BRENDAN Irvine is hoping the experience of last summer’s Olympic Games can stand him in good stead as he prepares to defend his Irish flyweight title against Mayfield’s Tomas McCarthy at the National Stadium in Dublin on Friday.
The St Paul’s man reached Friday’s final thanks to a comprehensive 5-0 win over the man he beat in last year’s final, TJ Waite and will go into the final as a big favourite to retain his crown against McCarthy who edged out Adam Courtney 3-2 in the other semi-final.
Irvine said it was a much more enjoyable battle with the Ormeau Road man this time than last year’s cat-and-mouse affair and feels this will help him on Friday.
“I’m feeling good. I had a good fight there on Friday and I’m happy with how that went and how the game-plan went,” he said.
“It was different this time. Last year it was very cagey and obviously it was the final so there was more at stake, but this year it was a completely different fight altogether.
“The two of us were centre of the ring going at it, so it was good, different.”
Despite being favourite to retain his title, Irvine insists he has not allowed himself to look too far ahead and dismisses the notion that the semi-final was a tougher assignment than this weekend.
“Everyone was saying that (semi-final) was probably going to be the final, but I never really look at it that way,” he stressed.
“This is another fight, another stepping stone so I have to look at it like that and break it down – small steps at a time.
“I didn’t look at anything about the final or anything else, it was a fight and that’s it.”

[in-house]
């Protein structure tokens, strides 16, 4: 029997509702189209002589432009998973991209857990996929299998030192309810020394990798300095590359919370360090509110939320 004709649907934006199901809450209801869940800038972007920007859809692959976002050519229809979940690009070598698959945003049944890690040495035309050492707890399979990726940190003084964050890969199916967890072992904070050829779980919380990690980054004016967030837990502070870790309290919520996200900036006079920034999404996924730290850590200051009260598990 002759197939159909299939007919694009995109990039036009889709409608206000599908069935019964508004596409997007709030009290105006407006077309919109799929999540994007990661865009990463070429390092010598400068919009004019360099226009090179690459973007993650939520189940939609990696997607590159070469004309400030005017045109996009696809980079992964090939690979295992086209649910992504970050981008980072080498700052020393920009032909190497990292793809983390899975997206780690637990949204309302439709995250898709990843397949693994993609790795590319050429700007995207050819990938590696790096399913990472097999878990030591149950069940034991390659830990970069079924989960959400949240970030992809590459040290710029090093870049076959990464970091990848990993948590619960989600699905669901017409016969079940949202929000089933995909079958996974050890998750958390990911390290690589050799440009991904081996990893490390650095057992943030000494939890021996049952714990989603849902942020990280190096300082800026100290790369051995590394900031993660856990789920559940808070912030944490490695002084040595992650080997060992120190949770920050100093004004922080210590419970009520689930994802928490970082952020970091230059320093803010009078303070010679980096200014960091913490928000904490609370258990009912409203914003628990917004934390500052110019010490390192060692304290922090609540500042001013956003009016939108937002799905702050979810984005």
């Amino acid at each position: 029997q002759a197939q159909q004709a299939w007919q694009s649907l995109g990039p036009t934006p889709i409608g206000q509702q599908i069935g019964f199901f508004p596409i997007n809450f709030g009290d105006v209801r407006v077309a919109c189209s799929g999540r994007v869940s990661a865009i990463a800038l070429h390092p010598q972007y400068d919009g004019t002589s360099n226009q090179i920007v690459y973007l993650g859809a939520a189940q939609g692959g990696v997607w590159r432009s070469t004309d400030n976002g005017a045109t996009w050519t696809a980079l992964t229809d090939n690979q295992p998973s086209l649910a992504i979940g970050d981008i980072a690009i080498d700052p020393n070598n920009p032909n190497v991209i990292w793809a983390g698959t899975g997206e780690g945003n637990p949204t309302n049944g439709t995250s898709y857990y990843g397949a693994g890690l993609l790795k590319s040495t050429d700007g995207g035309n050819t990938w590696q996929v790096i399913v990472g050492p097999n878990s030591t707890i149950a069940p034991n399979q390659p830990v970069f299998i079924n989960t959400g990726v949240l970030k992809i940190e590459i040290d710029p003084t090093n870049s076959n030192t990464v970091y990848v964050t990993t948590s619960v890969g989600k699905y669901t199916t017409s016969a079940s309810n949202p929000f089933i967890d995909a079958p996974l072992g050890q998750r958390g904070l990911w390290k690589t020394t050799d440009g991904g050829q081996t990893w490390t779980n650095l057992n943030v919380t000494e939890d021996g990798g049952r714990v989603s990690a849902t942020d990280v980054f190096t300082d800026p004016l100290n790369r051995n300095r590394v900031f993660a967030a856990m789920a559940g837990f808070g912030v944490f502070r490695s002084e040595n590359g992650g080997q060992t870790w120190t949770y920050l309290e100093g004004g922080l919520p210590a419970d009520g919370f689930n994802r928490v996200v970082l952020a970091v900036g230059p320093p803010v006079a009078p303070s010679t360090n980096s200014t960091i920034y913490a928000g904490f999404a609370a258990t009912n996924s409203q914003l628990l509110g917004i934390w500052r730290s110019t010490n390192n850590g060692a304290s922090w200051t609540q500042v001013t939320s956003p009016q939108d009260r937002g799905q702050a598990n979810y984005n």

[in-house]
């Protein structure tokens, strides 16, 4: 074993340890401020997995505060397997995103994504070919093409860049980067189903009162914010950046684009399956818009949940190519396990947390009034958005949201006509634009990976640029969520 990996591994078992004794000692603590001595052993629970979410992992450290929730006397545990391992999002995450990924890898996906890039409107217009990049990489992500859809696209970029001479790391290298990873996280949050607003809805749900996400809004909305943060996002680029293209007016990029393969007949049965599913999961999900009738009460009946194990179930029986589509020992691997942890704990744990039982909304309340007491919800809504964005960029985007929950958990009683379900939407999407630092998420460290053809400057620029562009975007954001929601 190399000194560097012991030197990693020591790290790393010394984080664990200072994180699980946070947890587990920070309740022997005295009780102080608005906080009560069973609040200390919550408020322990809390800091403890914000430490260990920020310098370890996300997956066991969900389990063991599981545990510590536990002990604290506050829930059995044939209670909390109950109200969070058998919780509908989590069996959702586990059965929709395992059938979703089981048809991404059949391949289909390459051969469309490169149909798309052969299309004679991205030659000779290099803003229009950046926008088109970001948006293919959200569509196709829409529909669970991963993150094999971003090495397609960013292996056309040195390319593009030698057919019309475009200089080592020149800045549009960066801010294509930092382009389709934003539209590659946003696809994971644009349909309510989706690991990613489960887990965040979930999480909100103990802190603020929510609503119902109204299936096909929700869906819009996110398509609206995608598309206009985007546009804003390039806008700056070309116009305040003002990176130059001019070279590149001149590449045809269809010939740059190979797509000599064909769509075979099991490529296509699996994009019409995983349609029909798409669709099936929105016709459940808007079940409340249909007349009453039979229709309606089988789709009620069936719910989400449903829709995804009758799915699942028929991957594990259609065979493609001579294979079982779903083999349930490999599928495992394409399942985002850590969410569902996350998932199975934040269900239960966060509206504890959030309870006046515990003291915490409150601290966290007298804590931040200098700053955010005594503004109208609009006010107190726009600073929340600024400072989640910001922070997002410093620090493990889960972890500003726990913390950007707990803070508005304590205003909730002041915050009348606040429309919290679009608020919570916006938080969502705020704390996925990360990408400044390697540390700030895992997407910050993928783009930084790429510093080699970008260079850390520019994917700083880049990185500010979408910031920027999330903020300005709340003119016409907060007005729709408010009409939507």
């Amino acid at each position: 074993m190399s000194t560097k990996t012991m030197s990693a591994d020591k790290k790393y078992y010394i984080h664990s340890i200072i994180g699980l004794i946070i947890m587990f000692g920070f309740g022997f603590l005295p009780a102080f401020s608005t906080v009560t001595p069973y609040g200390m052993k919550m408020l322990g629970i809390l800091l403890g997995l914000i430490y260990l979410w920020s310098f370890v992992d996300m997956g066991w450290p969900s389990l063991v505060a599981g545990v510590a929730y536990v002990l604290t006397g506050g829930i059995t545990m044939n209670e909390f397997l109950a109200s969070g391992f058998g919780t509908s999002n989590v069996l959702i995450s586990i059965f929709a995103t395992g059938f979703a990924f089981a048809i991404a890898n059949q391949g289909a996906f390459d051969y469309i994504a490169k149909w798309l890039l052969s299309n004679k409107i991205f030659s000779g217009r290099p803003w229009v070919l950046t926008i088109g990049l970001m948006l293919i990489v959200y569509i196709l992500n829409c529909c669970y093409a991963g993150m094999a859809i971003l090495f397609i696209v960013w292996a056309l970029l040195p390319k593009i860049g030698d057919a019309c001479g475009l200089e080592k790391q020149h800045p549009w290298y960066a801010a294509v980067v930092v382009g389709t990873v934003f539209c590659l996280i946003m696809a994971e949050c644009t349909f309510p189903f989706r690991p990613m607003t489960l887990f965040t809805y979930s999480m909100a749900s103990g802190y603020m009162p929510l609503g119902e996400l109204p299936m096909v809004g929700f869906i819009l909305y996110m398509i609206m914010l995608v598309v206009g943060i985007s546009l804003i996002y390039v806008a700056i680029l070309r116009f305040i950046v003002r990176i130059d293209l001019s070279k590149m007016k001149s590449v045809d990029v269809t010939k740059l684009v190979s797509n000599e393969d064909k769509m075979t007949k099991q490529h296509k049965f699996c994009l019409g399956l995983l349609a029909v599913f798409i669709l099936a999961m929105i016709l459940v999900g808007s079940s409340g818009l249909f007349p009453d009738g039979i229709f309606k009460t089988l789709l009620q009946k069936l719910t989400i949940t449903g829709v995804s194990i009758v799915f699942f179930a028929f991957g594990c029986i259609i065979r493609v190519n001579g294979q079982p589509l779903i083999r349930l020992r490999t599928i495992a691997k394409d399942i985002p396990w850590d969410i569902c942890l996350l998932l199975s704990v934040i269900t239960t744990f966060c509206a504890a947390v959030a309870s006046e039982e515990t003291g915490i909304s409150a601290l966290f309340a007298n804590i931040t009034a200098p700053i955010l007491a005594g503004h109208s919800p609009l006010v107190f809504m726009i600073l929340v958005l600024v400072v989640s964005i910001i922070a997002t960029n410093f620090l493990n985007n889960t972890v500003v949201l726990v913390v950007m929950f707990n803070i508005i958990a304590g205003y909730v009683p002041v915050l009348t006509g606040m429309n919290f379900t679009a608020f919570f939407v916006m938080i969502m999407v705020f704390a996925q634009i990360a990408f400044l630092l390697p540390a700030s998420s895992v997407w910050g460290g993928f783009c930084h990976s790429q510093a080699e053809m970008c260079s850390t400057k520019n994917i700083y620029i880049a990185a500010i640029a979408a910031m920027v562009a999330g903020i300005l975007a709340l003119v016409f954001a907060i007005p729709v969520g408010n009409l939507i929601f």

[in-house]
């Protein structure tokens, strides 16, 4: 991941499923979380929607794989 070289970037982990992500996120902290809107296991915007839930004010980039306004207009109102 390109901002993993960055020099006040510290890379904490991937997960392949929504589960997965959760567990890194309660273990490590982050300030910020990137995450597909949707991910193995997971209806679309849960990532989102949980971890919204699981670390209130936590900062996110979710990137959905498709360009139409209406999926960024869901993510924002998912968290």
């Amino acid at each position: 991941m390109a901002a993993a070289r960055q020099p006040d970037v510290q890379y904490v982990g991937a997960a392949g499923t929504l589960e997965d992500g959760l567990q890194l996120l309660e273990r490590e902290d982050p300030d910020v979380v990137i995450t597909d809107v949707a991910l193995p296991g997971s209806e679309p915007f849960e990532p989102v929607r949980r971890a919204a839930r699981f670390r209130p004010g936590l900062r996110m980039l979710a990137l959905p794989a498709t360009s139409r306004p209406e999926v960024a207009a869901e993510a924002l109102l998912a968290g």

The Glencolin man admits he is not overly familiar with McCarthy having not boxed him before, but he did watch the Corkonian’s semi-final on Saturday and expects the final to be more of a chess match than an all-out war.
“I have never boxed him before,” he confirmed.
“I watched him on Saturday there so I know what way he fights.
“I will just have to do my own thing, listen to my coaches and stick to the game-plan they come up with. I just need to keep focussed and sharp.
“He probably will (make it cagey) as it’s his first Irish final so he’ll be trying to do what he can do to win and I will be looking to stay on top, so it’s just a matter of staying focussed and doing what I have to do.”
The experience of Rio and finals’ night gives the 20 year-old West Belfast man an edge going into the final and having performed on the biggest stage of amateur boxing, walking out at the South Dublin venue will hold no fears.
The prize is of course the chance to retain the National Elite 52kg title, but an added incentive is that victory will almost certainly secure him a place in the Irish team that will box at this year’s European Championships with the chance to go on and qualify for the World Championships that are to be held in Germany in August.
“When I am going into the ring now I’m thinking I’m at the Seniors with just a couple of hundred watching whereas at the Olympics there were thousands so it’s completely different,” he explained.
“There is a lot at stake this year with the Europeans and Worlds. That’s what I am aiming for to get me back on track.
“Even though I am a flyweight now, they (AIBA) have me ranked at light-flyweight still even though I haven’t fought there in a year, so I need to go and get recognised as a flyweight and get on that rankings’ system.”